In a public notice from DEP, “WMGR123 encourages the reuse of liquid wastes generated on oil and gas well sites and related infrastructure through a closed loop process that allows the return of treated liquid waste to oil and gas well sites for reuse, thereby minimizing water withdrawals and impacts on this Commonwealth’s valuable water resources. Solids generated by the treatment process are residual wastes and must be managed in accordance with the residual waste regulations.”
But on-site treatment is not without problems. Recent DEP file reviews on closed-loop systems by Public Herald found repeated spills, equipment failures and torn protection liners.
Is Local Zoning The Answer?
“You want us to back peddle and you want us to undo — but it can’t happen. It can’t. And believe me, my husband tried when they moved in up there. He begged them to take the money back. I know. It doesn’t happen.” — Jackie Kingsley
One concerned resident advocated for local zoning to give the supervisors power over oil and gas operations, noting that the township had an ordinance to regulate mobile homes but not frack waste trailers.
“What is the difference between a mobile home and a 70-some foot trailer?” the man asked. “I know you said that they’re already there, so we can’t stop them. But why can’t we stop ones in the future? Can we put ordinances in to prevent another one from going in?”
The solicitor responded, “In the state, you can’t just single out a particular industry and regulate it so that it’s ‘not in my backyard.'”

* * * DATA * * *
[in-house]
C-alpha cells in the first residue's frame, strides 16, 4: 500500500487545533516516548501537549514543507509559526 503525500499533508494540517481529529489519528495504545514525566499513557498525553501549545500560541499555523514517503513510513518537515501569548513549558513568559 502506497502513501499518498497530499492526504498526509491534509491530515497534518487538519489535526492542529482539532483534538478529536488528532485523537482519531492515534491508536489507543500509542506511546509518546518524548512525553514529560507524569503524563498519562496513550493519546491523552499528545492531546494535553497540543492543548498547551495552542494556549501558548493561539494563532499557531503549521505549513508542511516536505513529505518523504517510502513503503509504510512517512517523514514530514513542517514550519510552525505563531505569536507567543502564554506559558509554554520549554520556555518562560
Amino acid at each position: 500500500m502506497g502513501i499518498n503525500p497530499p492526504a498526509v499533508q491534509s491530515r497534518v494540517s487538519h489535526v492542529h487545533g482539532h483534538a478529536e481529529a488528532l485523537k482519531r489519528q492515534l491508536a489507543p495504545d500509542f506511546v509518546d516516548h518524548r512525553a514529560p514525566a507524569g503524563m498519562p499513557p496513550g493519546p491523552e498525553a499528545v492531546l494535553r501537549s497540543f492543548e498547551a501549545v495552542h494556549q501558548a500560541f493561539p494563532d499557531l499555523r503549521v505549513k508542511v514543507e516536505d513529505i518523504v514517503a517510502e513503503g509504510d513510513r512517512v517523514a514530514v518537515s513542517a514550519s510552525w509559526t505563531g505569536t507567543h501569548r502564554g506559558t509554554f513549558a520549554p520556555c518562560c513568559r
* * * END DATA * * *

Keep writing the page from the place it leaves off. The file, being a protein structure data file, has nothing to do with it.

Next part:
The resident replied, “We’ll, let’s not single out just one.”
“Does Ulster not have an ordinance? It’s my understanding that’s why it’s in East Smithfield instead of Ulster,” another resident said.
Sixty percent of Pennsylvania municipalities have zoning ordinances on the books, giving them an extra layer of protection for residents who live near oil and gas operations.
In Cecil Township of Washington County, a community just south of Pittsburgh, zoning regulations prohibited a natural gas compressor station from being constructed even after the industry contested the decision.
Since Cecil Township had local rules governing land use, the company seeking to build the compressor station, MarkWest, was required to appear before the community’s zoning board to gain approval for the project. The company presented plans to the board at several public hearings — meetings which the board and Cecil residents were able to ask MarkWest representatives questions and pose their concerns.
Ultimately, Cecil’s zoning board denied MarkWest’s request for an exception to allow it to construct the compressor station, ruling the company had not sufficiently proven the facility wouldn’t be a detriment to the community.
“Essentially, zoning is a mechanism to protect people from uses that are not compatible with each other,” said John Smith, Cecil’s solicitor, and one of the attorneys who successfully argued parts of Act 13, Pennsylvania’s law governing Marcellus Shale drilling, were unconstitutional due to its ability to negate local zoning laws. “In communities that have zoning, it allows the local governmental bodies to make sure proposed uses are appropriate and compatible with the surrounding population and uses. If they find the uses are not appropriate or compatible, they can deny permits.”
For supervisors like Kingsley, who in the bygone days of fracking saw no need for oil and gas zoning, there’s a new unrest among residents who disagree.
Melissa Troutman contributed to this report.